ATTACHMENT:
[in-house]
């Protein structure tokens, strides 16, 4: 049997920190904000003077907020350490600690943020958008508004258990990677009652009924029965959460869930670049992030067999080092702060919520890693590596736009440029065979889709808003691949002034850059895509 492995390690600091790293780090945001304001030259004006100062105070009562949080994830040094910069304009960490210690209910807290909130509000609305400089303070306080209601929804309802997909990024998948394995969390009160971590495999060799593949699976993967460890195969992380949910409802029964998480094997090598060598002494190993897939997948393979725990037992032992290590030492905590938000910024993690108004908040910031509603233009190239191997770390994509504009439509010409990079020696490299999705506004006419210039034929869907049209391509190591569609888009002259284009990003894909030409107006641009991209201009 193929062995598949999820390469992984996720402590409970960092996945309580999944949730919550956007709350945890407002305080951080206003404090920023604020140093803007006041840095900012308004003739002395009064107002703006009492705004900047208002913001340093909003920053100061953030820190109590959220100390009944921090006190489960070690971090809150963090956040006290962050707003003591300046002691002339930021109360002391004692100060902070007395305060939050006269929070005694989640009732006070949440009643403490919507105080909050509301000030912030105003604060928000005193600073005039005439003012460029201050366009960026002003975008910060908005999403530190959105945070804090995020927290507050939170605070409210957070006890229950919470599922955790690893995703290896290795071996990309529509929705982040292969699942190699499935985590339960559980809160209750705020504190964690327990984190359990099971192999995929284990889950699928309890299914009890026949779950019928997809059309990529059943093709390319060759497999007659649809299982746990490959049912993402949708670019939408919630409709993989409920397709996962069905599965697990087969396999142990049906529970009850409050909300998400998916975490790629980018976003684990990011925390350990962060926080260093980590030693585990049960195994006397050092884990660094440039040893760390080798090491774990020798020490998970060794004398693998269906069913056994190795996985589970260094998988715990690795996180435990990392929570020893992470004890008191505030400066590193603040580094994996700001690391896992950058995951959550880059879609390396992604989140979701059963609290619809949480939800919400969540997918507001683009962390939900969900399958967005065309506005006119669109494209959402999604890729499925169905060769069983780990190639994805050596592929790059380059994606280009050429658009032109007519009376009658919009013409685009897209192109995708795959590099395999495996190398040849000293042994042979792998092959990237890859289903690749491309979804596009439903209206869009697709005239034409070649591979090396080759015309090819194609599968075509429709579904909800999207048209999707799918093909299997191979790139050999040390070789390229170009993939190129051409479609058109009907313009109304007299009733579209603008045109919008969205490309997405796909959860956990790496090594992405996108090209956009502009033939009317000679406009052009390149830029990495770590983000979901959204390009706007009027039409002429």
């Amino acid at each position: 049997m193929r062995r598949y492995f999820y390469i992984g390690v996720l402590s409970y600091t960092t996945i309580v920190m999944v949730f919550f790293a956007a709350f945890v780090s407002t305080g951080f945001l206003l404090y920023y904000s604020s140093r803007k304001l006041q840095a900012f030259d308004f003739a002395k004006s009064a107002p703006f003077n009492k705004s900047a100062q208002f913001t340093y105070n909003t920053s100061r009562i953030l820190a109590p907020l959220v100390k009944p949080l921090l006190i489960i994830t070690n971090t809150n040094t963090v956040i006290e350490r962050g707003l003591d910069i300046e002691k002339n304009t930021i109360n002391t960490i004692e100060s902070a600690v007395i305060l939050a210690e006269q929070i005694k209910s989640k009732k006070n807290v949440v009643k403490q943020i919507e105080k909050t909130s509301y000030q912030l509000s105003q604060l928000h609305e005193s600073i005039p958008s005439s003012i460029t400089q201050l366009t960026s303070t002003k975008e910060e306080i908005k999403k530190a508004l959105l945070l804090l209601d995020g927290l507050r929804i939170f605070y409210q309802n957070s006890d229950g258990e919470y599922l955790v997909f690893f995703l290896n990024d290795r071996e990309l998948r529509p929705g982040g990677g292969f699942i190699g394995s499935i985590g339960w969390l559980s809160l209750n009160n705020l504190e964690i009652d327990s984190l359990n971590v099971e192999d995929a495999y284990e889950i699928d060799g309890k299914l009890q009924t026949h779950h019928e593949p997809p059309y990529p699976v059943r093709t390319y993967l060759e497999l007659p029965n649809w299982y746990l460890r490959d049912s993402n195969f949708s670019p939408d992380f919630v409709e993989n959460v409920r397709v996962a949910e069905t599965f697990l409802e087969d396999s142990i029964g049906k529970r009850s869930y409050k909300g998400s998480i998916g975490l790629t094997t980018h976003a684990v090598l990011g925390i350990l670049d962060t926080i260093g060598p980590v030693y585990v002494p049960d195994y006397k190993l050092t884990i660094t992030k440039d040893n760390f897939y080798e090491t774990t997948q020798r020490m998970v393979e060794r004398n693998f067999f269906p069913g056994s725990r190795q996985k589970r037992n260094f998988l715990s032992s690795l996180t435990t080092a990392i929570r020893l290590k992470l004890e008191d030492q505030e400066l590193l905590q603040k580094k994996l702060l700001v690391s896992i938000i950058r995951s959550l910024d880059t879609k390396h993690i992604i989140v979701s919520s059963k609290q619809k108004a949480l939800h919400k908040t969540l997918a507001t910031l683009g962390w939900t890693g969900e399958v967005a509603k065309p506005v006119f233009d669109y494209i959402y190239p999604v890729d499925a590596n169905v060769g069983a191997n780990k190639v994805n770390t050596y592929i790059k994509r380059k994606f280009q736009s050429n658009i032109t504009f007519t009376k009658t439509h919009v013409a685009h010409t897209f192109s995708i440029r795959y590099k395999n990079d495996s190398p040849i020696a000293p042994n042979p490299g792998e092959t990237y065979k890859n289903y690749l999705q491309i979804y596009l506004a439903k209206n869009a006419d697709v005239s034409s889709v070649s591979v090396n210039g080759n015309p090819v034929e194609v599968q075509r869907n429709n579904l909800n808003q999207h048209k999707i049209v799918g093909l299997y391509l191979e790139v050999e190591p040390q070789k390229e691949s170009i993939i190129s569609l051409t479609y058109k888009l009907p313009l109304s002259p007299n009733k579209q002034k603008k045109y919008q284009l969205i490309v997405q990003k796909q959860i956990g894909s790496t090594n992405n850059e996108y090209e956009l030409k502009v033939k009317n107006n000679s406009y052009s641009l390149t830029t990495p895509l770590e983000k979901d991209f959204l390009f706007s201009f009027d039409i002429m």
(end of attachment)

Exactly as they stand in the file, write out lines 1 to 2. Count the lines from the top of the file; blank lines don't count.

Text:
[in-house]
């Protein structure tokens, strides 16, 4: 049997920190904000003077907020350490600690943020958008508004258990990677009652009924029965959460869930670049992030067999080092702060919520890693590596736009440029065979889709808003691949002034850059895509 492995390690600091790293780090945001304001030259004006100062105070009562949080994830040094910069304009960490210690209910807290909130509000609305400089303070306080209601929804309802997909990024998948394995969390009160971590495999060799593949699976993967460890195969992380949910409802029964998480094997090598060598002494190993897939997948393979725990037992032992290590030492905590938000910024993690108004908040910031509603233009190239191997770390994509504009439509010409990079020696490299999705506004006419210039034929869907049209391509190591569609888009002259284009990003894909030409107006641009991209201009 193929062995598949999820390469992984996720402590409970960092996945309580999944949730919550956007709350945890407002305080951080206003404090920023604020140093803007006041840095900012308004003739002395009064107002703006009492705004900047208002913001340093909003920053100061953030820190109590959220100390009944921090006190489960070690971090809150963090956040006290962050707003003591300046002691002339930021109360002391004692100060902070007395305060939050006269929070005694989640009732006070949440009643403490919507105080909050509301000030912030105003604060928000005193600073005039005439003012460029201050366009960026002003975008910060908005999403530190959105945070804090995020927290507050939170605070409210957070006890229950919470599922955790690893995703290896290795071996990309529509929705982040292969699942190699499935985590339960559980809160209750705020504190964690327990984190359990099971192999995929284990889950699928309890299914009890026949779950019928997809059309990529059943093709390319060759497999007659649809299982746990490959049912993402949708670019939408919630409709993989409920397709996962069905599965697990087969396999142990049906529970009850409050909300998400998916975490790629980018976003684990990011925390350990962060926080260093980590030693585990049960195994006397050092884990660094440039040893760390080798090491774990020798020490998970060794004398693998269906069913056994190795996985589970260094998988715990690795996180435990990392929570020893992470004890008191505030400066590193603040580094994996700001690391896992950058995951959550880059879609390396992604989140979701059963609290619809949480939800919400969540997918507001683009962390939900969900399958967005065309506005006119669109494209959402999604890729499925169905060769069983780990190639994805050596592929790059380059994606280009050429658009032109007519009376009658919009013409685009897209192109995708795959590099395999495996190398040849000293042994042979792998092959990237890859289903690749491309979804596009439903209206869009697709005239034409070649591979090396080759015309090819194609599968075509429709579904909800999207048209999707799918093909299997191979790139050999040390070789390229170009993939190129051409479609058109009907313009109304007299009733579209603008045109919008969205490309997405796909959860956990790496090594992405996108090209956009502009033939009317000679406009052009390149830029990495770590983000979901959204390009706007009027039409002429």